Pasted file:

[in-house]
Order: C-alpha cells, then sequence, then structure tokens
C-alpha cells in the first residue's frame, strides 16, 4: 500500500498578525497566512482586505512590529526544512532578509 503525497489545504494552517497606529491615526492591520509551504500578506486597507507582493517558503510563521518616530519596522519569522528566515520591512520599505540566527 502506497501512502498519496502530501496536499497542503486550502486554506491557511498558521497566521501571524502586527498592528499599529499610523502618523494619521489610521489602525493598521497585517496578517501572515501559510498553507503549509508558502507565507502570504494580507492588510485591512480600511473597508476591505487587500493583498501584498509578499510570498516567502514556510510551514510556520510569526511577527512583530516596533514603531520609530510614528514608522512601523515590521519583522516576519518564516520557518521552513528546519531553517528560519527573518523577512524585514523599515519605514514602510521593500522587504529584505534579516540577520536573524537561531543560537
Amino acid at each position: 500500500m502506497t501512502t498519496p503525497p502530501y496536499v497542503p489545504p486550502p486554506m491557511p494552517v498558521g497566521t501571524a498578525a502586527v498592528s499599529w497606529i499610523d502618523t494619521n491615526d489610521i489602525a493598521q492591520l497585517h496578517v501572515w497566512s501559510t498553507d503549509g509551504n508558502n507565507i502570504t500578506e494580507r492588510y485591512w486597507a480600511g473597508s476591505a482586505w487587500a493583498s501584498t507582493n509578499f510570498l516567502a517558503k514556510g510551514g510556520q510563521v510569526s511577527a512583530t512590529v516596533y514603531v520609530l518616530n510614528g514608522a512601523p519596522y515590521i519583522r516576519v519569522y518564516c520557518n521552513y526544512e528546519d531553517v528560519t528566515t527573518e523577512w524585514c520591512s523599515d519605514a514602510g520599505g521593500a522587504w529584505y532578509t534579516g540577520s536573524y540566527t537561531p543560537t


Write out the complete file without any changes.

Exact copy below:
[in-house]
Order: C-alpha cells, then sequence, then structure tokens
C-alpha cells in the first residue's frame, strides 16, 4: 500500500498578525497566512482586505512590529526544512532578509 503525497489545504494552517497606529491615526492591520509551504500578506486597507507582493517558503510563521518616530519596522519569522528566515520591512520599505540566527 502506497501512502498519496502530501496536499497542503486550502486554506491557511498558521497566521501571524502586527498592528499599529499610523502618523494619521489610521489602525493598521497585517496578517501572515501559510498553507503549509508558502507565507502570504494580507492588510485591512480600511473597508476591505487587500493583498501584498509578499510570498516567502514556510510551514510556520510569526511577527512583530516596533514603531520609530510614528514608522512601523515590521519583522516576519518564516520557518521552513528546519531553517528560519527573518523577512524585514523599515519605514514602510521593500522587504529584505534579516540577520536573524537561531543560537
Amino acid at each position: 500500500m502506497t501512502t498519496p503525497p502530501y496536499v497542503p489545504p486550502p486554506m491557511p494552517v498558521g497566521t501571524a498578525a502586527v498592528s499599529w497606529i499610523d502618523t494619521n491615526d489610521i489602525a493598521q492591520l497585517h496578517v501572515w497566512s501559510t498553507d503549509g509551504n508558502n507565507i502570504t500578506e494580507r492588510y485591512w486597507a480600511g473597508s476591505a482586505w487587500a493583498s501584498t507582493n509578499f510570498l516567502a517558503k514556510g510551514g510556520q510563521v510569526s511577527a512583530t512590529v516596533y514603531v520609530l518616530n510614528g514608522a512601523p519596522y515590521i519583522r516576519v519569522y518564516c520557518n521552513y526544512e528546519d531553517v528560519t528566515t527573518e523577512w524585514c520591512s523599515d519605514a514602510g520599505g521593500a522587504w529584505y532578509t534579516g540577520s536573524y540566527t537561531p543560537t